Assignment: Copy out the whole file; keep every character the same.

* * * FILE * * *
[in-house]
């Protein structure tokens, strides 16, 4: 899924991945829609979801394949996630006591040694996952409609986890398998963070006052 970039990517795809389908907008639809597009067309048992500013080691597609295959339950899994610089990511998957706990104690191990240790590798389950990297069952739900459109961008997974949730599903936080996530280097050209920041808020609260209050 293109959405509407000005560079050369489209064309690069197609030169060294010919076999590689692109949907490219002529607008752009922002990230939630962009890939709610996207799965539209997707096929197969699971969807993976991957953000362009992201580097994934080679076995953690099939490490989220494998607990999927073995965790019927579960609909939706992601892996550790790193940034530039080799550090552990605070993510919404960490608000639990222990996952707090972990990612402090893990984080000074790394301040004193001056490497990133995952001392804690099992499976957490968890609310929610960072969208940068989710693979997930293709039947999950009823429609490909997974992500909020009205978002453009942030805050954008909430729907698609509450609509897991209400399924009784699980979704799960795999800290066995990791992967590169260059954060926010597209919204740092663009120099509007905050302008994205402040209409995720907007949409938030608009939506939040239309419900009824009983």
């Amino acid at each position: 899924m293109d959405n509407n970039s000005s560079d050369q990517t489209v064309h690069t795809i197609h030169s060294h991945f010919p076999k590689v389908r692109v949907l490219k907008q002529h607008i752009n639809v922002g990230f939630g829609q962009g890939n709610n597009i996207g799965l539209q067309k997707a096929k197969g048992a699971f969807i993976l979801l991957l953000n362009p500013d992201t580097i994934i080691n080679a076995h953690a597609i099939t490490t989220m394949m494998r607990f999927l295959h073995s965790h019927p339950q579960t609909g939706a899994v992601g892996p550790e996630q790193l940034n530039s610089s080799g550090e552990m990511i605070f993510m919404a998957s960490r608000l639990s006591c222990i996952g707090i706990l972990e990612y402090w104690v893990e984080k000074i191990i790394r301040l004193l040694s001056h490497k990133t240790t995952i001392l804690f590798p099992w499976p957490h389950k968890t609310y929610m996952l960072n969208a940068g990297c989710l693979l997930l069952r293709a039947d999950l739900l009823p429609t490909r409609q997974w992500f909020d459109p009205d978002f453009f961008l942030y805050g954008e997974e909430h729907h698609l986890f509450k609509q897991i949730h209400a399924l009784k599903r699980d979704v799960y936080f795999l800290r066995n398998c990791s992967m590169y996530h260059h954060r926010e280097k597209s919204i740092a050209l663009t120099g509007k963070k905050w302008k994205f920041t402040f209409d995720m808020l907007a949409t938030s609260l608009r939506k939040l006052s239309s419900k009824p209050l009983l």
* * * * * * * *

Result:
[in-house]
């Protein structure tokens, strides 16, 4: 899924991945829609979801394949996630006591040694996952409609986890398998963070006052 970039990517795809389908907008639809597009067309048992500013080691597609295959339950899994610089990511998957706990104690191990240790590798389950990297069952739900459109961008997974949730599903936080996530280097050209920041808020609260209050 293109959405509407000005560079050369489209064309690069197609030169060294010919076999590689692109949907490219002529607008752009922002990230939630962009890939709610996207799965539209997707096929197969699971969807993976991957953000362009992201580097994934080679076995953690099939490490989220494998607990999927073995965790019927579960609909939706992601892996550790790193940034530039080799550090552990605070993510919404960490608000639990222990996952707090972990990612402090893990984080000074790394301040004193001056490497990133995952001392804690099992499976957490968890609310929610960072969208940068989710693979997930293709039947999950009823429609490909997974992500909020009205978002453009942030805050954008909430729907698609509450609509897991209400399924009784699980979704799960795999800290066995990791992967590169260059954060926010597209919204740092663009120099509007905050302008994205402040209409995720907007949409938030608009939506939040239309419900009824009983």
């Amino acid at each position: 899924m293109d959405n509407n970039s000005s560079d050369q990517t489209v064309h690069t795809i197609h030169s060294h991945f010919p076999k590689v389908r692109v949907l490219k907008q002529h607008i752009n639809v922002g990230f939630g829609q962009g890939n709610n597009i996207g799965l539209q067309k997707a096929k197969g048992a699971f969807i993976l979801l991957l953000n362009p500013d992201t580097i994934i080691n080679a076995h953690a597609i099939t490490t989220m394949m494998r607990f999927l295959h073995s965790h019927p339950q579960t609909g939706a899994v992601g892996p550790e996630q790193l940034n530039s610089s080799g550090e552990m990511i605070f993510m919404a998957s960490r608000l639990s006591c222990i996952g707090i706990l972990e990612y402090w104690v893990e984080k000074i191990i790394r301040l004193l040694s001056h490497k990133t240790t995952i001392l804690f590798p099992w499976p957490h389950k968890t609310y929610m996952l960072n969208a940068g990297c989710l693979l997930l069952r293709a039947d999950l739900l009823p429609t490909r409609q997974w992500f909020d459109p009205d978002f453009f961008l942030y805050g954008e997974e909430h729907h698609l986890f509450k609509q897991i949730h209400a399924l009784k599903r699980d979704v799960y936080f795999l800290r066995n398998c990791s992967m590169y996530h260059h954060r926010e280097k597209s919204i740092a050209l663009t120099g509007k963070k905050w302008k994205f920041t402040f209409d995720m808020l907007a949409t938030s609260l608009r939506k939040l006052s239309s419900k009824p209050l009983l």